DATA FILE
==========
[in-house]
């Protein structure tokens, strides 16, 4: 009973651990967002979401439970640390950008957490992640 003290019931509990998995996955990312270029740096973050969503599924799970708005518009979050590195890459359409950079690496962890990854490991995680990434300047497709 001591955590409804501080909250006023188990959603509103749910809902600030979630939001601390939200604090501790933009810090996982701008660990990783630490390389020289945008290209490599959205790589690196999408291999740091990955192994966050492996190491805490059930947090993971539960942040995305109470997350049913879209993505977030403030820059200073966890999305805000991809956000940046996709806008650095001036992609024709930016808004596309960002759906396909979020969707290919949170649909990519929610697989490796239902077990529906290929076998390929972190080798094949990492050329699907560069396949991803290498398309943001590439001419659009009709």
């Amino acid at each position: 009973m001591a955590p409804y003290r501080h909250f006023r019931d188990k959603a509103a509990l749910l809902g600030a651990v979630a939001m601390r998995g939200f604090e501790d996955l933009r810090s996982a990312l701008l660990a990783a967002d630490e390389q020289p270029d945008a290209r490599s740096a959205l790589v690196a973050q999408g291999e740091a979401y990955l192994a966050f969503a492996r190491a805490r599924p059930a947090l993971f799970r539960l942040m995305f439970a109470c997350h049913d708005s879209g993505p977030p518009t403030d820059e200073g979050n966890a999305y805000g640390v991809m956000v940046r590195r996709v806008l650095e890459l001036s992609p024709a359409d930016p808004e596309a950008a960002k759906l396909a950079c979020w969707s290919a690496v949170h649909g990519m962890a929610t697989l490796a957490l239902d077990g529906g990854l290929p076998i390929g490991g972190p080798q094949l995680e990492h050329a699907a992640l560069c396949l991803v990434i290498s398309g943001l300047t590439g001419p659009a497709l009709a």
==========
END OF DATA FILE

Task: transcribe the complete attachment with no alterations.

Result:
[in-house]
């Protein structure tokens, strides 16, 4: 009973651990967002979401439970640390950008957490992640 003290019931509990998995996955990312270029740096973050969503599924799970708005518009979050590195890459359409950079690496962890990854490991995680990434300047497709 001591955590409804501080909250006023188990959603509103749910809902600030979630939001601390939200604090501790933009810090996982701008660990990783630490390389020289945008290209490599959205790589690196999408291999740091990955192994966050492996190491805490059930947090993971539960942040995305109470997350049913879209993505977030403030820059200073966890999305805000991809956000940046996709806008650095001036992609024709930016808004596309960002759906396909979020969707290919949170649909990519929610697989490796239902077990529906290929076998390929972190080798094949990492050329699907560069396949991803290498398309943001590439001419659009009709």
């Amino acid at each position: 009973m001591a955590p409804y003290r501080h909250f006023r019931d188990k959603a509103a509990l749910l809902g600030a651990v979630a939001m601390r998995g939200f604090e501790d996955l933009r810090s996982a990312l701008l660990a990783a967002d630490e390389q020289p270029d945008a290209r490599s740096a959205l790589v690196a973050q999408g291999e740091a979401y990955l192994a966050f969503a492996r190491a805490r599924p059930a947090l993971f799970r539960l942040m995305f439970a109470c997350h049913d708005s879209g993505p977030p518009t403030d820059e200073g979050n966890a999305y805000g640390v991809m956000v940046r590195r996709v806008l650095e890459l001036s992609p024709a359409d930016p808004e596309a950008a960002k759906l396909a950079c979020w969707s290919a690496v949170h649909g990519m962890a929610t697989l490796a957490l239902d077990g529906g990854l290929p076998i390929g490991g972190p080798q094949l995680e990492h050329a699907a992640l560069c396949l991803v990434i290498s398309g943001l300047t590439g001419p659009a497709l009709a």